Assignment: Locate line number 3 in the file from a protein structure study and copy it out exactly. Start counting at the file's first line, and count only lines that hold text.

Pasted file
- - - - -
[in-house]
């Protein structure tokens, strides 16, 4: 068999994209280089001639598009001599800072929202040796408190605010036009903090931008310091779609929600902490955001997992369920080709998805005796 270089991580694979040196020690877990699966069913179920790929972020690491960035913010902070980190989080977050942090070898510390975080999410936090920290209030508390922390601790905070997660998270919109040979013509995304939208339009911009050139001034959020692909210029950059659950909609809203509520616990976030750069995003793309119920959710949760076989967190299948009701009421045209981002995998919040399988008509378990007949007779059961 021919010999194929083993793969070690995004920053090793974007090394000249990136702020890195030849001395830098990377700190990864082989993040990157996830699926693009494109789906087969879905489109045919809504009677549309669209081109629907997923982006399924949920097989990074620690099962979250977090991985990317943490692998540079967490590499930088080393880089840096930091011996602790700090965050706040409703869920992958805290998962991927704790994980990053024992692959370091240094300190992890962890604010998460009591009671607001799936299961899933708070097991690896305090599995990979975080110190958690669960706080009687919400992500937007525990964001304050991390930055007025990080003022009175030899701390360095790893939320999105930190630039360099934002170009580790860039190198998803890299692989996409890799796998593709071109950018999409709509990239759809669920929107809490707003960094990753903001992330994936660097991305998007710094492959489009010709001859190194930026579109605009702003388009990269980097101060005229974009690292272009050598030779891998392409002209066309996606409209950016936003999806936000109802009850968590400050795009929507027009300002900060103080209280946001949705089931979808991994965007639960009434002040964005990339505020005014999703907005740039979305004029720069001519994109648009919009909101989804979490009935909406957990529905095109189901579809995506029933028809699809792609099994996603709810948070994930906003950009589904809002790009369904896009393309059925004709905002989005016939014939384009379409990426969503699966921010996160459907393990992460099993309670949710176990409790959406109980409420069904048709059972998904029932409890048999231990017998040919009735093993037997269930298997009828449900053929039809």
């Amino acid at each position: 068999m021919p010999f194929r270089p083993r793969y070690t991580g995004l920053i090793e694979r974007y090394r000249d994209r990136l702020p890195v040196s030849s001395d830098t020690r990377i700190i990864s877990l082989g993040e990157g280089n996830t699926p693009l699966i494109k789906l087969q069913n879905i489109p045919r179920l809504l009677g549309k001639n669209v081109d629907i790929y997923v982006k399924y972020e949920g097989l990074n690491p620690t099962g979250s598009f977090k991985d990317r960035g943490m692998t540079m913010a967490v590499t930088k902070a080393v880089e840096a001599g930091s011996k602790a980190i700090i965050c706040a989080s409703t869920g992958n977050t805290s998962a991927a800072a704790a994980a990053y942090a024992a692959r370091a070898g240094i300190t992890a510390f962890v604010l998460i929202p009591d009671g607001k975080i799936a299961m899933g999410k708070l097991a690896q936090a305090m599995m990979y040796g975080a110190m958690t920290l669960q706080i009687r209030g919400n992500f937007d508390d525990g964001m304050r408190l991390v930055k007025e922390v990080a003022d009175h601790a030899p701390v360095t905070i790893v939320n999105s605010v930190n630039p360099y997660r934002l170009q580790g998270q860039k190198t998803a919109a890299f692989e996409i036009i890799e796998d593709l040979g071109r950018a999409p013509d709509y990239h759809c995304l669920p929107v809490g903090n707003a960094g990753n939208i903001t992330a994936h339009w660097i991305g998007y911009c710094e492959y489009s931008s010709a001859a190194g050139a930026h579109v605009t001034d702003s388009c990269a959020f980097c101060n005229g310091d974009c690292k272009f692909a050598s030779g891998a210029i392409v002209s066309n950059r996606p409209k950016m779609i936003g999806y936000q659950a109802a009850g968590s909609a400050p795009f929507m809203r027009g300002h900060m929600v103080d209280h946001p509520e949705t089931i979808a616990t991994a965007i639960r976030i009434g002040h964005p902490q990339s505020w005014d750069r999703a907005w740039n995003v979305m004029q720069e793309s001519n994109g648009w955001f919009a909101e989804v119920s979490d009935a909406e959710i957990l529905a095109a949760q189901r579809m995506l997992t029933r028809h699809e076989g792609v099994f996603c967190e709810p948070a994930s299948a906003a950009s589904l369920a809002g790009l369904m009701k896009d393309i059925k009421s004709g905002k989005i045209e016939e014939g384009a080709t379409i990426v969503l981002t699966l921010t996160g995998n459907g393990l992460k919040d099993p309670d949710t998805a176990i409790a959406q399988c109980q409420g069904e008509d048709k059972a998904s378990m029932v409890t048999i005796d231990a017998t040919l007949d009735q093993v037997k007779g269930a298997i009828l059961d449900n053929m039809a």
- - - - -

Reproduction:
């Amino acid at each position: 068999m021919p010999f194929r270089p083993r793969y070690t991580g995004l920053i090793e694979r974007y090394r000249d994209r990136l702020p890195v040196s030849s001395d830098t020690r990377i700190i990864s877990l082989g993040e990157g280089n996830t699926p693009l699966i494109k789906l087969q069913n879905i489109p045919r179920l809504l009677g549309k001639n669209v081109d629907i790929y997923v982006k399924y972020e949920g097989l990074n690491p620690t099962g979250s598009f977090k991985d990317r960035g943490m692998t540079m913010a967490v590499t930088k902070a080393v880089e840096a001599g930091s011996k602790a980190i700090i965050c706040a989080s409703t869920g992958n977050t805290s998962a991927a800072a704790a994980a990053y942090a024992a692959r370091a070898g240094i300190t992890a510390f962890v604010l998460i929202p009591d009671g607001k975080i799936a299961m899933g999410k708070l097991a690896q936090a305090m599995m990979y040796g975080a110190m958690t920290l669960q706080i009687r209030g919400n992500f937007d508390d525990g964001m304050r408190l991390v930055k007025e922390v990080a003022d009175h601790a030899p701390v360095t905070i790893v939320n999105s605010v930190n630039p360099y997660r934002l170009q580790g998270q860039k190198t998803a919109a890299f692989e996409i036009i890799e796998d593709l040979g071109r950018a999409p013509d709509y990239h759809c995304l669920p929107v809490g903090n707003a960094g990753n939208i903001t992330a994936h339009w660097i991305g998007y911009c710094e492959y489009s931008s010709a001859a190194g050139a930026h579109v605009t001034d702003s388009c990269a959020f980097c101060n005229g310091d974009c690292k272009f692909a050598s030779g891998a210029i392409v002209s066309n950059r996606p409209k950016m779609i936003g999806y936000q659950a109802a009850g968590s909609a400050p795009f929507m809203r027009g300002h900060m929600v103080d209280h946001p509520e949705t089931i979808a616990t991994a965007i639960r976030i009434g002040h964005p902490q990339s505020w005014d750069r999703a907005w740039n995003v979305m004029q720069e793309s001519n994109g648009w955001f919009a909101e989804v119920s979490d009935a909406e959710i957990l529905a095109a949760q189901r579809m995506l997992t029933r028809h699809e076989g792609v099994f996603c967190e709810p948070a994930s299948a906003a950009s589904l369920a809002g790009l369904m009701k896009d393309i059925k009421s004709g905002k989005i045209e016939e014939g384009a080709t379409i990426v969503l981002t699966l921010t996160g995998n459907g393990l992460k919040d099993p309670d949710t998805a176990i409790a959406q399988c109980q409420g069904e008509d048709k059972a998904s378990m029932v409890t048999i005796d231990a017998t040919l007949d009735q093993v037997k007779g269930a298997i009828l059961d449900n053929m039809a």